How Indian authors writing in their own languages found new readers

The boom in translation has helped writers in so-called vernacular languages come away from obscurity

Shehan Karunatilaka with his book 'The Seven Moons of Maali Almeida' after being announced the winner of last year's Booker Prize, in London. EPA
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India was the theme of the London Book Fair in April 2009. I was among a contingent of Indian writers who attended the fair as representatives of our country and its literature. There were those, such as myself, who write in English. Also present were those who write in the so-called vernacular, Indian languages.

Among writers who produced literature in Bengali was one whose arguably most famous novel had recently been translated into English. He was the one who drew the most attention among the Bengali writers and whose novel was the most discussed. His other, more celebrated – celebrated among readers who read Bengali, that is – fellow writers, who had not been translated, looked on with a mixture of bafflement and a twinge of envy. In those days, it was not particularly common for books written in India’s regional languages to be translated into English.

How far we have come in fourteen years.

In 2022, Geetanjali Shree’s novel, Tomb of Sand, won the International Booker Prize. It was the first novel written in Hindi to win the prize. It was also the first translation from a South Asian language to win. The International Booker Prize is awarded every year for a single book that is translated into English and published in the UK or Ireland. The prize money of £50,000 ($63,000) is shared equally between the author and the translator.

By the standards of a novel in translation from a South Asian language, Tomb of Sand – an experimental, unconventional novel about an 80-year-old woman who lives in north India and travels to Pakistan to rediscover her roots and herself – was a big success in the UK. Now it has been published in the US. Rights for publication in other languages have also been sold.

Last week, the longlist for the 2023 International Booker Prize was announced. This time around, the Tamil writer Perumal Murugan has made the longlist with his novel, Pyre, a searing account of caste conflict and violence. The novel was originally published in 2017.

A boom in translation in India is shining a light on literature written in regional Indian languages. India has 22 official languages. Nearly all of them have a wealth of literature, and rich literary traditions. For decades, Indian writing was synonymous with Indian writing in English to the Anglophone world. And, indeed, to the majority of readers in India. Without a translation, non-Hindi readers would never have discovered Tomb of Sand. Unless it had been translated into English, non-Tamil readers would not have been able to enjoy Pyre.

Every major Indian publisher now has a translations list in their annual catalogues. No wonder. The New York Times reported last month that the English translation of Tomb of Sand sold 50,000 copies in India; the original Hindi version sold 30,000. At one level, this is not all that surprising. A vast number of India’s literary fiction reading public do not read in Hindi. But it is more proof, if any were needed, of the reach an English translation offers a writer working in a regional language.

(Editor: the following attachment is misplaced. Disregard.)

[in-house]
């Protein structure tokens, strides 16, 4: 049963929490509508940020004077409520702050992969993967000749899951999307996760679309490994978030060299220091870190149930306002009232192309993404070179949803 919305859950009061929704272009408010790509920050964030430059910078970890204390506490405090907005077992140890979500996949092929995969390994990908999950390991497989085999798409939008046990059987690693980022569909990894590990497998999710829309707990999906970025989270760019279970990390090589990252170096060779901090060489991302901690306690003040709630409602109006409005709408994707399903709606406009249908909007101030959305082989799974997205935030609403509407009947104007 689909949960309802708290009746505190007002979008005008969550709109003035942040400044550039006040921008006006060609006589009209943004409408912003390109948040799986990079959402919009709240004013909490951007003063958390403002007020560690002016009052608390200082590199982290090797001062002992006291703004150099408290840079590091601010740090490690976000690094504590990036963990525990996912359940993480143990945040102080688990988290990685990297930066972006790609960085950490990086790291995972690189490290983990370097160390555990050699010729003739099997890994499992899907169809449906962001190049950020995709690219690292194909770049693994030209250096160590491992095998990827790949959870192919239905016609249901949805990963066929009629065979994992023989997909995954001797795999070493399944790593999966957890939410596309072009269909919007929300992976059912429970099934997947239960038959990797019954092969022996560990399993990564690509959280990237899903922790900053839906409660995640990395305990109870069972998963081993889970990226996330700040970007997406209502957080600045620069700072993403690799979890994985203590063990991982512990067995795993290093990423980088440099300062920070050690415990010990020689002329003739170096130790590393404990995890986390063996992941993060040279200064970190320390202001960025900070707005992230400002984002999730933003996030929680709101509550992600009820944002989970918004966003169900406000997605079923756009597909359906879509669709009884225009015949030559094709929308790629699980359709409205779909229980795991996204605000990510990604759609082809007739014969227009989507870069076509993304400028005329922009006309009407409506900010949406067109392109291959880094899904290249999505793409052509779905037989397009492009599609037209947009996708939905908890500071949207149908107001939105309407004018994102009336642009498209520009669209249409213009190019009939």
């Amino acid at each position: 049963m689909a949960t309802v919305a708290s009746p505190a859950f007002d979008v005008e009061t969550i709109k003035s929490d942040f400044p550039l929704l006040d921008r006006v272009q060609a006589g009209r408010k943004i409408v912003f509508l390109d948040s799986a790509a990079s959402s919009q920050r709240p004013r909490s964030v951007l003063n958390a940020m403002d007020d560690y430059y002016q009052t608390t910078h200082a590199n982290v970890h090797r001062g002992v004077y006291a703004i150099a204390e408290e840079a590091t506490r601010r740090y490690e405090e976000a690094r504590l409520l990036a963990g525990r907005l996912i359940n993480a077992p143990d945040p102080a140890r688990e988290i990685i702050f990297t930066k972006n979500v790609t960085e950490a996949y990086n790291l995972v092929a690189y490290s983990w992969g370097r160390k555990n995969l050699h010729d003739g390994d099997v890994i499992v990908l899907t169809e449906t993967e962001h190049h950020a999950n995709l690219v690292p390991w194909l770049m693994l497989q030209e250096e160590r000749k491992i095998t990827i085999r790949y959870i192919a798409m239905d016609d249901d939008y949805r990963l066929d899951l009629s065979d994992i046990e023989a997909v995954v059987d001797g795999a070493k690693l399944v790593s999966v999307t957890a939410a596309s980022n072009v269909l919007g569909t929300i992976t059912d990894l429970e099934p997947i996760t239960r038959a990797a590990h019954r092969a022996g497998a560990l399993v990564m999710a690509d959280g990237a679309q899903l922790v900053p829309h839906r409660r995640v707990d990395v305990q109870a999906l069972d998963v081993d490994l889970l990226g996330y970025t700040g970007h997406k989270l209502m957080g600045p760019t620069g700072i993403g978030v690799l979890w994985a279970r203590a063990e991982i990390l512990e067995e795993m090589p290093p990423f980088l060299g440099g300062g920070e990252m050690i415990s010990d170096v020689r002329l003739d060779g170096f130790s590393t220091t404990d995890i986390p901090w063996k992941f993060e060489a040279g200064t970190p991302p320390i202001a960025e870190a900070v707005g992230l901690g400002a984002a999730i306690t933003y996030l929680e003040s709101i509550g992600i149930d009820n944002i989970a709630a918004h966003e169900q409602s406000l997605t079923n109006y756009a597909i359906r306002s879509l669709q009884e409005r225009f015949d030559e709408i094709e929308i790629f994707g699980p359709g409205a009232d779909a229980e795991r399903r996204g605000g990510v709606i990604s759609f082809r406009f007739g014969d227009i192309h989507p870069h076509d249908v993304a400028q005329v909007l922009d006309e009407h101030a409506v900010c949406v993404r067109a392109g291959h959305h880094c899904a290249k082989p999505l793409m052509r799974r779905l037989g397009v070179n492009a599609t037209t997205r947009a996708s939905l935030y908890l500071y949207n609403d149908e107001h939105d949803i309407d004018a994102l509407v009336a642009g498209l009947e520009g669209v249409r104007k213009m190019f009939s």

In 1998, Salman Rushdie and Elizabeth West edited and published The Vintage Book of Indian Writing (1947-1997). In the Introduction, Rushdie wrote: “…The prose – both fiction and non-fiction created in this period by Indian writers working in English – is proving to be a stronger and more important body of work than most of what has been produced in the … 'official' languages of India, the so-called vernacular languages, during the same time. And, indeed, this new, and still burgeoning 'Indo-Anglian' literature represents perhaps the most valuable contribution India has yet made to the world of books … The task we set ourselves was to make the best possible selection from what is presently available in the English language, including, obviously, work in translation. To our considerable astonishment, only one translated text – SH Manto’s masterpiece, the short story Toba Tek Singh – made the final cut.”

Rushdie’s assertion – daring, perhaps deliberately provocative – was hotly contested at the time by many readers and writers. Were it to be made today, it would simply be blown out of the water.

That is as it should be. The JCB Prize is India’s most generous book award worth 2.5 million rupees ($302,666). It is open to books written in English as well as translated from regional languages. In 2022, each and every novel that made the shortlist were translations of novels written in vernacular languages. These novels made it out of a longlist that also had novels that were originally written in English.

For years, writers in so-called vernacular languages toiled away in relative obscurity, and had a restricted audience, comprising only readers of the regional language in which the book had been written. Now, translation into English – a language with a global hegemony and cultural and political currency – has given them wings. The booming translation industry is offering them their moment in the sun and wider reach and readership in India and the rest of the Anglophone world.

This shift in the literary landscape in India is a benediction for readers to whom the riches of literature in regional Indian languages was a closed universe. Now, with the benefit of English translations, readers of English – in India and the rest of the world – can discover and delight in diverse, new worlds.

Published: March 28, 2023, 7:00 AM